Music Industry

Last Minute Musicianslastminutemusicians

LastMinuteMusicians.com is the UK’s leading live entertainment portal. More than just a directory – it’s the most convenient way to find the right entertainment for live events. Visitors can browse profiles, read reviews, listen to audio, watch videos and choose from a rapidly growing selection of the best musicians, bands, entertainers and related companies.For musicians, it represents a fantastic way to get more gigs without having to worry about hefty agency commission.

The Unsigned Guideunsignedguide

The Unsigned Guide is a great service for making new industry contacts. Their IG account is a great way to learn about new features, interviews and advice articles they have on their site.

The Musicians’ Unionwearethemu

The MU’s Instagram account gives you a snapshot into the work the Musicians’ Union does to represent the rights and interests of its members. Currently, it’s been focusing on giving touring musicians the best travel access the EU post Brexit.

Instrument Demonstration

Joe Bonamassajoebonamassa

While, ofcourse, Joe could easily be put under the title of a working musician, he also uses his IG account to demonstrate some of his beautiful (and incredibly extensive) guitar collection.

Mark Agnesimarkagnesi & Norman’s Rare Guitarsnormansrareguitars

Mark Agnesi is the former general manager of the world-famous Norman’s Rare Guitars store in Los Angeles, and is now director of brand experience at Gibson Guitars. He demonstrates some of their latest developments on YouTube and Instagram. The Norman’s Rare Guitars IG account also features clips and interviews with both upcoming stars and famous faces, as well as brilliant product demonstrations.

A brief history of Instagram

Kevin Systrom and Mike Krieger founded Instagram in 2010, in San Francisco USA. The idea was originally to develop an app that’s main focus was on photo sharing, with built-in preloaded filters and time-limited video. In that sense, Instagram has managed to largely stay true to its original brief.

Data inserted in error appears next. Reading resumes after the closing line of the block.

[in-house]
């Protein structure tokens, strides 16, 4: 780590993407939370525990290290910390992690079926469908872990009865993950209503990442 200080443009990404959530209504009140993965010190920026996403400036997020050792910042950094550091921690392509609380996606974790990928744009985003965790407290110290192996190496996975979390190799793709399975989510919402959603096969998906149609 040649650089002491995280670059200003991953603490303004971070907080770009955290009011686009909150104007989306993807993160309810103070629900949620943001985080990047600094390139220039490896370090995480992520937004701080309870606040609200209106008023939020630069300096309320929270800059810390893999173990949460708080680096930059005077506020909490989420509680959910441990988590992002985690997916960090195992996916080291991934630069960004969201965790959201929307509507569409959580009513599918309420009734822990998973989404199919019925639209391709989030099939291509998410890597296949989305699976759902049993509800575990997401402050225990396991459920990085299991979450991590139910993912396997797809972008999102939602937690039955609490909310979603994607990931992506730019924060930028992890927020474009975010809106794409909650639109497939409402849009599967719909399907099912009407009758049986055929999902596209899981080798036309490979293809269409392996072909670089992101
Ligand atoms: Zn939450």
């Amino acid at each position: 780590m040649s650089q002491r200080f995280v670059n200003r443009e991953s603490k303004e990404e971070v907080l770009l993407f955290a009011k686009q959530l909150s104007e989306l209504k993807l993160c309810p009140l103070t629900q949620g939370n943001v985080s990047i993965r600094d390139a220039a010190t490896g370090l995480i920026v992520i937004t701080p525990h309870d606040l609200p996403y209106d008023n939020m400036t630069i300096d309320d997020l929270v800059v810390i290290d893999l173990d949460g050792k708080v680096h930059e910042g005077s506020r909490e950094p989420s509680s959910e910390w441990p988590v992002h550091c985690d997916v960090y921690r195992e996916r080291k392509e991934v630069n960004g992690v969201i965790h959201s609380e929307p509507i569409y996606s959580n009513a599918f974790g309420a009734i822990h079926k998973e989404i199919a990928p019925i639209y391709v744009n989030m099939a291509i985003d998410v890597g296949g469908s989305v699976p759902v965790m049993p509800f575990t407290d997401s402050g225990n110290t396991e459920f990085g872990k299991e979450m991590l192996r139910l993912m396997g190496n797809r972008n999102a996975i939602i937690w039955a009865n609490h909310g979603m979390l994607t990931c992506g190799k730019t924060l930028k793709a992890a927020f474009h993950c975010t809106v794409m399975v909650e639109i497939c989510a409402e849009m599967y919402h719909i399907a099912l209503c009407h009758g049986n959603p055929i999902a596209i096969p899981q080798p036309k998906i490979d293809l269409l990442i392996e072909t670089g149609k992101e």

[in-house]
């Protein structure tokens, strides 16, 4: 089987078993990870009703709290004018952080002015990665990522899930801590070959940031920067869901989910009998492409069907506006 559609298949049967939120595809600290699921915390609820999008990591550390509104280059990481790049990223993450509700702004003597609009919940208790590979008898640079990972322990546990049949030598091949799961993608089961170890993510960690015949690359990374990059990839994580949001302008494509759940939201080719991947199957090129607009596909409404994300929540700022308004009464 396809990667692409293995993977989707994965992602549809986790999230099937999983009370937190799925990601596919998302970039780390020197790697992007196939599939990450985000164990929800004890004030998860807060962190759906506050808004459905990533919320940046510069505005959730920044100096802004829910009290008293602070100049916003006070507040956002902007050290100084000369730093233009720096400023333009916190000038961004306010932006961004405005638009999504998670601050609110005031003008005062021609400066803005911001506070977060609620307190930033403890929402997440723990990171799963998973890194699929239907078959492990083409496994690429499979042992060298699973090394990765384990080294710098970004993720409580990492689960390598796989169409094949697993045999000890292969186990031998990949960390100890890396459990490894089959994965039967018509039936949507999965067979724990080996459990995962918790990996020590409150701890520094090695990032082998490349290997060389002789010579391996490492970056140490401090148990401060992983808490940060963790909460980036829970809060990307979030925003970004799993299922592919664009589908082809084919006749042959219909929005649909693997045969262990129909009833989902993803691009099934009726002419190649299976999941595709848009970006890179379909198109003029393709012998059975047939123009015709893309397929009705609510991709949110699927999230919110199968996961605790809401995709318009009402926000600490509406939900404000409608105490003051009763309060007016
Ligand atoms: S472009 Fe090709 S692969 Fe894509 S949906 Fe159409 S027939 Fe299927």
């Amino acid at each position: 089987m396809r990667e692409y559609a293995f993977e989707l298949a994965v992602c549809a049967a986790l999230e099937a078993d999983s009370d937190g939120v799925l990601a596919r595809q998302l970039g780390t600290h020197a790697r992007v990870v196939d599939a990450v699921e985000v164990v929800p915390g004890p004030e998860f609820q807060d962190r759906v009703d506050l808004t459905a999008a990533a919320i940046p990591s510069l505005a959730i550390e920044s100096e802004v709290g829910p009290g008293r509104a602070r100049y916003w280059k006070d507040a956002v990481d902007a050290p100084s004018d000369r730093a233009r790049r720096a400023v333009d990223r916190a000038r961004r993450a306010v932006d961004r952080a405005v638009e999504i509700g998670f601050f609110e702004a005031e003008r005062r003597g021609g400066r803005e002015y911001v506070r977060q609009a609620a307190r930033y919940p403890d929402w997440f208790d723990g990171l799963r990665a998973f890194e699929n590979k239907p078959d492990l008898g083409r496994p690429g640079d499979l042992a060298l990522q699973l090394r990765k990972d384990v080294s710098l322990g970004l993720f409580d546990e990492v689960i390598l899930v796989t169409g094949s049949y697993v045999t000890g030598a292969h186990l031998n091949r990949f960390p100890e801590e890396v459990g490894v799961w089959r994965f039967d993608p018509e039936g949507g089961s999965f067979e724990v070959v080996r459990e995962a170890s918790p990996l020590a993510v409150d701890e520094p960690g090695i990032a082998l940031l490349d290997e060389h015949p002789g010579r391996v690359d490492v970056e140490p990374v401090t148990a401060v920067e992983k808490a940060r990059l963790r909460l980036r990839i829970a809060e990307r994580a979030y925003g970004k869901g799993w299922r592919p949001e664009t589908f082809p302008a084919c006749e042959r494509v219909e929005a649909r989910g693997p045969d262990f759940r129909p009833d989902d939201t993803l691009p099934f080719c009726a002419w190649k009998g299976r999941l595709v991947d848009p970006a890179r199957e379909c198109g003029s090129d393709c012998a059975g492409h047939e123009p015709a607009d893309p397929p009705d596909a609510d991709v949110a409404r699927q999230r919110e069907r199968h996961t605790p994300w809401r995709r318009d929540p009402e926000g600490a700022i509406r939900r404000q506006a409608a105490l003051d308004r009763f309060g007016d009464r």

Fun Fact: The name “Instagram” was created as homage to the words “Instant Camera” and “Telegram”.

By December of 2010 (barely two months after its launch), Instagram had already amassed more than a million users.

In 2011, v2.0 was launched (with more filters) along with the world’s first organized “Instameet”. This was where users met up in their respective areas to go on “photo walks”.

Later that same year, the “Hashtag Weekend Project” saw users submitting pictures with a specific hashtag and Instagram sharing their favourites on their profile.

The number of users continued to grow and grow. By the end of the year, Instagram was the “iPhone App of the year”.

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April 2012 saw some really big changes for the company. Facebook purchased the company, reportedly for around $ 1 billion in cash and stock options.

This saw its user-base jump by 80 million, as well as added features like photo maps and web profiles. Ellie Goulding released a music video created only using fan-made IG submissions.

By 2013, Instagram had well over 150 million active monthly users. Photos could be embedded on websites, and users could directly message one another. This year also saw the launch of sponsored advertising content.

2016 saw the advent of Instagram “Stories”, where users could temporarily upload pictures that would last for a maximum of 24 hours.

Do you have any advice for musicians using Instagram? Do you have any great accounts you follow? Leave your thoughts in the comments below…